Magnetics design

After the controller/MOSFET device, the most critical component in a flyback converter is the transformer.

The transformer in a flyback converter is always custom made for the specific application. The design of a transformer involves the consideration several variables – many of them obscure magnetics parameters. Fortunately, smart design tools are available to assist the design engineer, such as PI Expert? from Power Integrations.

Flyback transformer construction

The flyback transformer is different than a conventional iron-cored line frequency transformer, being more like two coupled inductors. A conventional transformer is not designed to store energy, whereas energy storage is fundamental to the operation of a flyback transformer. A flyback transformer operates at frequencies above 50 kHz vs 50/60 Hz for an iron-cored transformer. For these reasons, the core is commonly made of ferrite rather than iron and includes a non-magnetic air gap. Virtually all the energy is stored across this gap.

The design of the windings must take account of DC losses and current density, as well as AC effects such as the skin effect (where the current tends to flow along the surface of the conductor) and the proximity effect (where the current crowds to one side of the wire).

Key component considerations

Figure 6 is the schematic for a complete single- output power supply employed as an example to illustrate key component choices.

Schematic of high efficiency 12 V, 30 W, universal input flyback supply with very low no-load

U1 is a member of the TOPSwitch-JX? controller family from PI, incorporating a MOSFET rated at 725 V with low drain-to-source capacitance (COSS). The low COSS enables the circuit to operate efficiently at 132 kHz, allowing a smaller, lower cost transformer core to be used.

The use of high VOR allows the use of 60 V Schottky diodes (D8, D9) instead of 80 V or 100 V types. The 60 V diodes are more efficient and less expensive because of their lower forward voltage drop.

The input capacitor C3 must be chosen to provide the minimum DC voltage to maintain regulation at the lowest specified input voltage and maximum input power. The high DCMAX limit and optimized dual slope line feed forward for ripple rejection enable a capacitance of only 82 µF to be used in this 30 W design.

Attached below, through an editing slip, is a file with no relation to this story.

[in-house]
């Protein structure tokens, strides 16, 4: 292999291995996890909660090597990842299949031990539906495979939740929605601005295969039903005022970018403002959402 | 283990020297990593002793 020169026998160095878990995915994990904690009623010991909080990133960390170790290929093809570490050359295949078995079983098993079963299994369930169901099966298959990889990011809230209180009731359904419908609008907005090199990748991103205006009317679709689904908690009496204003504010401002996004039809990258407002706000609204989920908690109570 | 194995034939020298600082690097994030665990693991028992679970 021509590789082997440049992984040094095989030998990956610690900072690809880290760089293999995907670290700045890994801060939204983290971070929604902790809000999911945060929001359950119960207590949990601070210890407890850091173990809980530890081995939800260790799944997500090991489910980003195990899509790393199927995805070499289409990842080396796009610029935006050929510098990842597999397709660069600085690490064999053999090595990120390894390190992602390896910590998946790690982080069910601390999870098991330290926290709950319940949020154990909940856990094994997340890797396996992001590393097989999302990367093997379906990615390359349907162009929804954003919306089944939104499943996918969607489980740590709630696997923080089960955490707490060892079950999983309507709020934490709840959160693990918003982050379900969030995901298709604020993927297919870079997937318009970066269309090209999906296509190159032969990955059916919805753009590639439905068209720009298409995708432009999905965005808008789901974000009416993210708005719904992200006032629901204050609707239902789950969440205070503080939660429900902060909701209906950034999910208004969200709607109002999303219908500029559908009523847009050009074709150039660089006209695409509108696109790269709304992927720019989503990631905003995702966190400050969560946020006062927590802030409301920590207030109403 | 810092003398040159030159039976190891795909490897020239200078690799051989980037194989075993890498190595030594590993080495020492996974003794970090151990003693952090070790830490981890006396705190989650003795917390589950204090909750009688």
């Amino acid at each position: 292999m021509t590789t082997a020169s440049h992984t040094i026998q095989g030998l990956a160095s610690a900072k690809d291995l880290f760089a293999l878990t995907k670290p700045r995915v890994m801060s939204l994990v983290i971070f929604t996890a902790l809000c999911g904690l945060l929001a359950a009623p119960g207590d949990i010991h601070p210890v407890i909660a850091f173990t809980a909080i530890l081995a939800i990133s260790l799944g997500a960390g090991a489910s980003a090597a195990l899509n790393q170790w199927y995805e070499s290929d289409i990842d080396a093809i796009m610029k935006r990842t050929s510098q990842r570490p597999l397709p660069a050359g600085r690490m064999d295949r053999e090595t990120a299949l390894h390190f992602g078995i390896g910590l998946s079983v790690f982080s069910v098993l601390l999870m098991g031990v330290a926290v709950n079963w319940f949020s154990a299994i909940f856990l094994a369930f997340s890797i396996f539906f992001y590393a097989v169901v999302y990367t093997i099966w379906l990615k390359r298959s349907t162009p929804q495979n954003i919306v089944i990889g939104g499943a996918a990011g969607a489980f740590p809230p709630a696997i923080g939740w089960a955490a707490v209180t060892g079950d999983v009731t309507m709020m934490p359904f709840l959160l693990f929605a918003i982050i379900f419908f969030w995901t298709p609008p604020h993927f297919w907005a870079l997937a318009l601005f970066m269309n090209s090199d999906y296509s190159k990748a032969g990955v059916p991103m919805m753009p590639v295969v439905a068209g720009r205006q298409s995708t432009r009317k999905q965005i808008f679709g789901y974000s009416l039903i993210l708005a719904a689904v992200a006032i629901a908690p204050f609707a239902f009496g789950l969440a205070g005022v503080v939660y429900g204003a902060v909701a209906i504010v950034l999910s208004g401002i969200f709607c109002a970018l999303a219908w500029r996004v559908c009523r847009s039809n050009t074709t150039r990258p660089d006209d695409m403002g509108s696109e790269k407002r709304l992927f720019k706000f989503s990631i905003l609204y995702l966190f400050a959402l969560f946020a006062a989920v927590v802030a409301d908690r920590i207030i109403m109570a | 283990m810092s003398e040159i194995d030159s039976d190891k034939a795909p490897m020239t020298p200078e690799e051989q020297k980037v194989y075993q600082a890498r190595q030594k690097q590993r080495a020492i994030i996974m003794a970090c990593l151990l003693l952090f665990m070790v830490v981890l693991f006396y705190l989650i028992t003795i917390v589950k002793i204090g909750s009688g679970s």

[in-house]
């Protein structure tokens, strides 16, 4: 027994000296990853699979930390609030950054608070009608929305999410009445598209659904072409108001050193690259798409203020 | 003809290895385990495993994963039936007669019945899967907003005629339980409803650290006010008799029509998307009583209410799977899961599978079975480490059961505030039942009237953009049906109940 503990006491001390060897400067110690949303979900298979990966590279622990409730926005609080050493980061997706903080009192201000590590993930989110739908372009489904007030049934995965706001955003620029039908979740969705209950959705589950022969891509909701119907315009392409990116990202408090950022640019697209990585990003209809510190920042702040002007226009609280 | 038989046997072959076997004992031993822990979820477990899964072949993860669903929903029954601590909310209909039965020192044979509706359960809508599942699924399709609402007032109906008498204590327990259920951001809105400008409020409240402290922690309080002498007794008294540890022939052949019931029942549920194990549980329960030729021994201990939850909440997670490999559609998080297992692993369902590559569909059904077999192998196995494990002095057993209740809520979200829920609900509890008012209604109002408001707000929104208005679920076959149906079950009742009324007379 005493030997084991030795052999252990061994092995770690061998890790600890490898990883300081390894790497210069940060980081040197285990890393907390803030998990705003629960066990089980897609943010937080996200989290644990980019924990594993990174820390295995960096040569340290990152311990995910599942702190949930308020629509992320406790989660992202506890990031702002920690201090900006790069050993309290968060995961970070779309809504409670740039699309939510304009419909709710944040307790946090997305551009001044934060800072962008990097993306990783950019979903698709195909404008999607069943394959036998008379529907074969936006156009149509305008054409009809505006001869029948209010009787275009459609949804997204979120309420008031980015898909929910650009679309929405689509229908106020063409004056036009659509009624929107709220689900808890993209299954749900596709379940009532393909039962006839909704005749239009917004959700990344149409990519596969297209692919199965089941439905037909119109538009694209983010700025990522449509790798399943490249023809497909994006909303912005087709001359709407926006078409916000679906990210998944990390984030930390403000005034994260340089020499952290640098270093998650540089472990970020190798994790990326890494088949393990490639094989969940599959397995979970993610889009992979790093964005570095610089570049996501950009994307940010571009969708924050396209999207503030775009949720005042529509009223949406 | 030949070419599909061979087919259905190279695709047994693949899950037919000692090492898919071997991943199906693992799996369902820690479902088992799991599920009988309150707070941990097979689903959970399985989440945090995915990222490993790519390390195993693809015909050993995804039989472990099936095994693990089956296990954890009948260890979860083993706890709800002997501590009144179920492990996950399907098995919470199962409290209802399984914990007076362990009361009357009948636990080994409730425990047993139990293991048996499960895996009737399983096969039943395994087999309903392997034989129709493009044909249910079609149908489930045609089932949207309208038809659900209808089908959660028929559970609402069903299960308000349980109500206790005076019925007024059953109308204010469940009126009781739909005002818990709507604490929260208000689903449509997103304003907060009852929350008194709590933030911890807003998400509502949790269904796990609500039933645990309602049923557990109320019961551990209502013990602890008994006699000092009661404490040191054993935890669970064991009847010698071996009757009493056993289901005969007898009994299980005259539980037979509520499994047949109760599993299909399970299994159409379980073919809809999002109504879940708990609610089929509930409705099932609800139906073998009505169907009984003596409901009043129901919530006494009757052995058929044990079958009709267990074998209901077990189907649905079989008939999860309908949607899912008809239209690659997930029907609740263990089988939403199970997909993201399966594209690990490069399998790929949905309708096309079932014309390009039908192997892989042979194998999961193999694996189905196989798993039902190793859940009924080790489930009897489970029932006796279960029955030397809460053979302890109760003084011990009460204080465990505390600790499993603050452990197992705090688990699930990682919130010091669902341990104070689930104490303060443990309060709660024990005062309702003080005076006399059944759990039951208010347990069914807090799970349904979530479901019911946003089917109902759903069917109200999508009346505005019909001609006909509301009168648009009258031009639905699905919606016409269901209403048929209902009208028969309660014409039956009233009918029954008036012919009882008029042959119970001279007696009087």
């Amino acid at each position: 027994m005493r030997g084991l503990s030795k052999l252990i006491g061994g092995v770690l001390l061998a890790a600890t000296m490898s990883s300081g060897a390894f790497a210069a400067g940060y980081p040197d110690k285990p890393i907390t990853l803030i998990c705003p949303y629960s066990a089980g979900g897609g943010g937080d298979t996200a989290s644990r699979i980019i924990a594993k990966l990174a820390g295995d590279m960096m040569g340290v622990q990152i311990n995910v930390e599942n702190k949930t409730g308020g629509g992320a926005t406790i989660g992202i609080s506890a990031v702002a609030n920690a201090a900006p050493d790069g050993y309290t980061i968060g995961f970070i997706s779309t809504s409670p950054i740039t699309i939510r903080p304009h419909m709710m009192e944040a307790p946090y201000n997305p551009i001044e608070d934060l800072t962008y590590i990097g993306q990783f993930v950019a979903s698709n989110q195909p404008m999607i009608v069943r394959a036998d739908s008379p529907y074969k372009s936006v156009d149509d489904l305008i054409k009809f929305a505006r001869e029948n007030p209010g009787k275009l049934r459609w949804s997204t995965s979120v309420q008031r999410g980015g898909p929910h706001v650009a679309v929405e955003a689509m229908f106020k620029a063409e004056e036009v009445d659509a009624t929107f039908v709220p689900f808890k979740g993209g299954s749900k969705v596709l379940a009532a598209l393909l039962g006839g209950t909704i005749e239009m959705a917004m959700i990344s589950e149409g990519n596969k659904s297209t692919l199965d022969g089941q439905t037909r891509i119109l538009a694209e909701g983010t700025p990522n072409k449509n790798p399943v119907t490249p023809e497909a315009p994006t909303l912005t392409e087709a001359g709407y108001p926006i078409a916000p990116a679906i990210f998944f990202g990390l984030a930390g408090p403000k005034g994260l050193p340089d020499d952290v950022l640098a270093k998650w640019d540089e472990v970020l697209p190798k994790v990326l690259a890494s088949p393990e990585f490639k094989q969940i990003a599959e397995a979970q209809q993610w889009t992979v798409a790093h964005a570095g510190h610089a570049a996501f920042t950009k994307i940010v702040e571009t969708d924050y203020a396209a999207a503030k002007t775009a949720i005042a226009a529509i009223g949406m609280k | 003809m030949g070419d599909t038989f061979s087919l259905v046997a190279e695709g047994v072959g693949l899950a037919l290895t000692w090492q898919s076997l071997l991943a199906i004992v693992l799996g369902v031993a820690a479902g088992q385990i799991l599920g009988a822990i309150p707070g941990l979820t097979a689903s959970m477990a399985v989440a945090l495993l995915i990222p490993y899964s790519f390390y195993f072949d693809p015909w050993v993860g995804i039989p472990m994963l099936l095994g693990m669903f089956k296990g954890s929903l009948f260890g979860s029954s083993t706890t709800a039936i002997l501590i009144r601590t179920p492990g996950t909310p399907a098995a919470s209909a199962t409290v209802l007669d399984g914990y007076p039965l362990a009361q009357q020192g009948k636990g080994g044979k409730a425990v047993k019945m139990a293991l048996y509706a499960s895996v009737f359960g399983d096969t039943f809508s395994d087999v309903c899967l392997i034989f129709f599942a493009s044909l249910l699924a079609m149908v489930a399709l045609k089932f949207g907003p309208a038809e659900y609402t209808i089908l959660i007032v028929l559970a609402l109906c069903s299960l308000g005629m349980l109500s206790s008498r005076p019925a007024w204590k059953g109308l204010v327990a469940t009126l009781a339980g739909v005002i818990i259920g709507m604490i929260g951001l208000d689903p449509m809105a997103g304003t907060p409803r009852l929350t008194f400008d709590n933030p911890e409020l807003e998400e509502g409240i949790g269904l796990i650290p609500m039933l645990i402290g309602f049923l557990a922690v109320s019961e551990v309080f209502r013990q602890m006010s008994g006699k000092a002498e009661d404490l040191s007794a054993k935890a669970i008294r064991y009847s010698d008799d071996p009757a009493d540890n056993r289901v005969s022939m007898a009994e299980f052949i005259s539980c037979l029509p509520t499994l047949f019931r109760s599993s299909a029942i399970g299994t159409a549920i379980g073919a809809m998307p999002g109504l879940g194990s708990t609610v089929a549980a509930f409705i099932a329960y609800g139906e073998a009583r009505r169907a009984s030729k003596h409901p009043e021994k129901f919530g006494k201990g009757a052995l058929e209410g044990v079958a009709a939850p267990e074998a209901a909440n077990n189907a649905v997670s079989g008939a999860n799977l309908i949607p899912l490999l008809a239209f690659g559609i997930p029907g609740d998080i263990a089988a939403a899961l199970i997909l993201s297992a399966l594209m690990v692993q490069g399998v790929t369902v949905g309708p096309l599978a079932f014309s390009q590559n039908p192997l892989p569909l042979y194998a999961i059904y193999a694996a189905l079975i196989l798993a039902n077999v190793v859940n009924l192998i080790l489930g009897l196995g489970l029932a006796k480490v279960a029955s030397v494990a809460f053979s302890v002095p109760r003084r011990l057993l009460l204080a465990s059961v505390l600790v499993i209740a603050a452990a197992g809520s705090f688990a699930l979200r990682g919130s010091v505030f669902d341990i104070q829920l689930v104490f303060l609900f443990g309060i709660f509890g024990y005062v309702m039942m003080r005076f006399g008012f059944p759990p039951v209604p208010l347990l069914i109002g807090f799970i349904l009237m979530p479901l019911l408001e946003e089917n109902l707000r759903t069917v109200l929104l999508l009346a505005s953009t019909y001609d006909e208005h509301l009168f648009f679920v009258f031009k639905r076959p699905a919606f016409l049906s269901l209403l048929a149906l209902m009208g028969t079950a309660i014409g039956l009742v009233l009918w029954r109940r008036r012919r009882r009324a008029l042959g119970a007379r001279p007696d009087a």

A primary clamp is necessary to limit the peak source-drain voltage across the MOSFET integrated in U1. An RCDZ (Zener bleed) clamp (VR1, C4, R5, D5) is used to give higher load efficiency and lower no-load consumption. The RCDZ clamp provides a tighter tolerance than a simple Zener clamp and allows a VOR as high as 150 V.

The secondary snubber (C12, R17) attenuates ringing generated by parasitics on the secondary side. If not controlled, this ringing would generate radiated EMI and could damage the secondary diodes by exceeding their voltage rating.

A post filter formed by inductor L2 and capacitor C16 is often placed at the output of a switching power supply. This second stage LC filter reduces high frequency switching ripple at the output of the power supply. For lowest ripple, low ESR capacitors should be used.

Multiple output designs

The flyback topology lends itself well to the design of multiple output power supplies. Figure 7 illustrates one example.

Schematic of a universal input, multiple-output DVD player power supply

The primary choice to be made in designing a multiple-output supply is whether to use independent or stacked secondary transformer windings. In Figure 7, the -12 V winding is independent but the others are stacked. The use of stacked windings ensures better cross regulation, but a disadvantage is that the current of all three outputs passes through the lowest winding. In this design, optimum cross regulation is achieved on the 3.3 V and 5 V outputs by the use of foil windings and by sum regulating (obtaining feedback from both outputs).

With multiple outputs, the design of the transformer takes on an extra level of complexity, and compromises often have to be made in the selection of turns ratios. Fortunately, PI Expert provides full support for multiple output designs.


The flyback converter has become ubiquitous in low-power switch-mode power supplies and in low-cost multiple-output supplies for a huge range of applications. The availability of sophisticated controller ICs, together with high-voltage MOSFETs and design support software, enable flyback supplies to meet the most demanding performance and environmental standards. It is anticipated that further developments will push the boundaries of performance and power consumption even further in the years to come.